More than 50 million Americans suffer from a form of arthritis, according to the Centers for Disease Control and Prevention. Even mild cases of arthritis can be very distressing for patients, preventing them from engaging in the activities they love. Fortunately, altering your diet may be a simple way to alleviate arthritis pain.

What Causes Arthritis?

There are two major types of arthritis, each with its own unique causes. In osteoarthritis, years of everyday damage to the protective cartilage of joints cause this important tissue to wear away. Eventually, bones may grind on one another, leading to pain and severe movement restrictions. The second type of arthritis, rheumatoid arthritis, is caused by an inappropriate immune system response. In rheumatoid arthritis, the body’s own immune cells attack a protective membrane in the joints, leading to pain and inflammation.

Although pain is the primary symptom of arthritis, it is also characterized by significant swelling and internal inflammation. Arthritis is particularly prevalent in the hands and wrists, where inflammation and pain may prevent you from performing day-to-day tasks.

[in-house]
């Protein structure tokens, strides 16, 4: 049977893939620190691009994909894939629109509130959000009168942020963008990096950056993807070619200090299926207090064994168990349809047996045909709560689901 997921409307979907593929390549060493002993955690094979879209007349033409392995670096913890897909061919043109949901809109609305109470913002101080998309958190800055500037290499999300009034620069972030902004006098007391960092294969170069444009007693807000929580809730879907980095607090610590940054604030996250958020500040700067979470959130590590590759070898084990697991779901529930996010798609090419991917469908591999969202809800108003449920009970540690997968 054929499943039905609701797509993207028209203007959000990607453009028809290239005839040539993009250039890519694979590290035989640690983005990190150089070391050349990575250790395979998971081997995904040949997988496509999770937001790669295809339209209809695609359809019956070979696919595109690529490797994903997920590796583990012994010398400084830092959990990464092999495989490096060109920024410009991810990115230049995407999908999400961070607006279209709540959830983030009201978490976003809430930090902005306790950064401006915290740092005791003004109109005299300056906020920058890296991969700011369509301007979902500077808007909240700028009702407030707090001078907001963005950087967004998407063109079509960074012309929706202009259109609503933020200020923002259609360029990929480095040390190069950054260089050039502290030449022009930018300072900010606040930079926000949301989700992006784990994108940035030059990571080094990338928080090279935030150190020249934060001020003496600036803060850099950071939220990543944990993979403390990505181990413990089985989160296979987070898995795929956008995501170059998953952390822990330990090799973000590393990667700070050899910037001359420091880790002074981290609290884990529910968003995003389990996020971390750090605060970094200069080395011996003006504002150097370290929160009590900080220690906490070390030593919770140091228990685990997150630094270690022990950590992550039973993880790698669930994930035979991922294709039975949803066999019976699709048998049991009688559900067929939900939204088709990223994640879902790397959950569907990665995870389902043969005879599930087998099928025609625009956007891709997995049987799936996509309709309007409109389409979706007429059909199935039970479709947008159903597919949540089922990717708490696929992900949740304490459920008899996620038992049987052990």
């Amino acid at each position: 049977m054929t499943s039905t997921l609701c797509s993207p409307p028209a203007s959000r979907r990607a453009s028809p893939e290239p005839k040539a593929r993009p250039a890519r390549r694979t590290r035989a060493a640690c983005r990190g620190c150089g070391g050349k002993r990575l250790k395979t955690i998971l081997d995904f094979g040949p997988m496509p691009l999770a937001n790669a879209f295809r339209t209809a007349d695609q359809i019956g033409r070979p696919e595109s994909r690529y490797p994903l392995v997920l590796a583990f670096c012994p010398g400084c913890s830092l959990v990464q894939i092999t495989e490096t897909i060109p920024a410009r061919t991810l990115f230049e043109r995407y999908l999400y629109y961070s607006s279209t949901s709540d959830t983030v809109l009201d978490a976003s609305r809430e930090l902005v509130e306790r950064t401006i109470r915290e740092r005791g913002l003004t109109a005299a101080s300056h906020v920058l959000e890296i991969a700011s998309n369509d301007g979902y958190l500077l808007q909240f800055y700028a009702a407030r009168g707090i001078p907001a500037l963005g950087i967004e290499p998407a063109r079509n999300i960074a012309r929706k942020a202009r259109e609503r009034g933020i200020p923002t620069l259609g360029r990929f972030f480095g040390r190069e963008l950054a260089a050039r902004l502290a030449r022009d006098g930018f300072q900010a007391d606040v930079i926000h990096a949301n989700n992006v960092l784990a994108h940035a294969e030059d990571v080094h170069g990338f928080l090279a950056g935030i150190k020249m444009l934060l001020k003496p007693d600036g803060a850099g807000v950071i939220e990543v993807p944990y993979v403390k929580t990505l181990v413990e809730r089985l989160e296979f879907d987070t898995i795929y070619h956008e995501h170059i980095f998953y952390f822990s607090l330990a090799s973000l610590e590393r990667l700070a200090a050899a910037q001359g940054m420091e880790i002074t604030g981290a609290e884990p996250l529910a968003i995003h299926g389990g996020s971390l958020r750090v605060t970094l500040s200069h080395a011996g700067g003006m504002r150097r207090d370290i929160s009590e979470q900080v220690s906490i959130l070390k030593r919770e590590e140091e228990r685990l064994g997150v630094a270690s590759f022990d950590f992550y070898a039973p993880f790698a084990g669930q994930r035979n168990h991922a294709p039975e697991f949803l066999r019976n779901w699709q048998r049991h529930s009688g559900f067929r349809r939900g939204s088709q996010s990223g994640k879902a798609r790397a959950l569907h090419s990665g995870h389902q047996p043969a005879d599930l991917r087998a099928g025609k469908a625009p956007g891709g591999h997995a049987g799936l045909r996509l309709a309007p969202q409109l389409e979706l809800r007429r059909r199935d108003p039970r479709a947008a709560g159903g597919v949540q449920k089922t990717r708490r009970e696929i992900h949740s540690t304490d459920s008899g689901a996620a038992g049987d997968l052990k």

Foods That Help Arthritis

Addressing the inflammation problem can help you manage pain naturally. In general, eating plenty of fruits, vegetables and whole grains will keep you on an anti-inflammatory path to good health. Try some of the following foods to see if they help decrease your arthritis pain:

  • Cruciferous vegetables. These healthy green vegetables, including broccoli, cabbage, kale and Brussels sprouts, contain the compound sulforaphane. This may slow or prevent cartilage damage.arthritis pain
  • Garlic, leeks or onions. These pungent vegetables contain the compound diallyl disulfide. Some scientific evidence suggests that this chemical combats enzymes that damage the cartilage.
  • Tart cherries. The compound that makes tart cherries red, anthocyanin, might improve joint stiffness associated with arthritis. Try drinking tart cherry juice or baking these tasty fruits into a pie or crumble.
  • Fatty fish. Omega-3 fatty acids are great for your heart, and they may decrease inflammation throughout your body. Add tuna, salmon, mackerel or other fatty fishes to your diet two to three times per week for maximum benefits. Canned varieties count!
  • Vitamin C. Natural sources of vitamin C include strawberries, kiwi, oranges, and pineapple. The vitamin C in these fruits may decrease inflammation and improve symptoms of stiffness.
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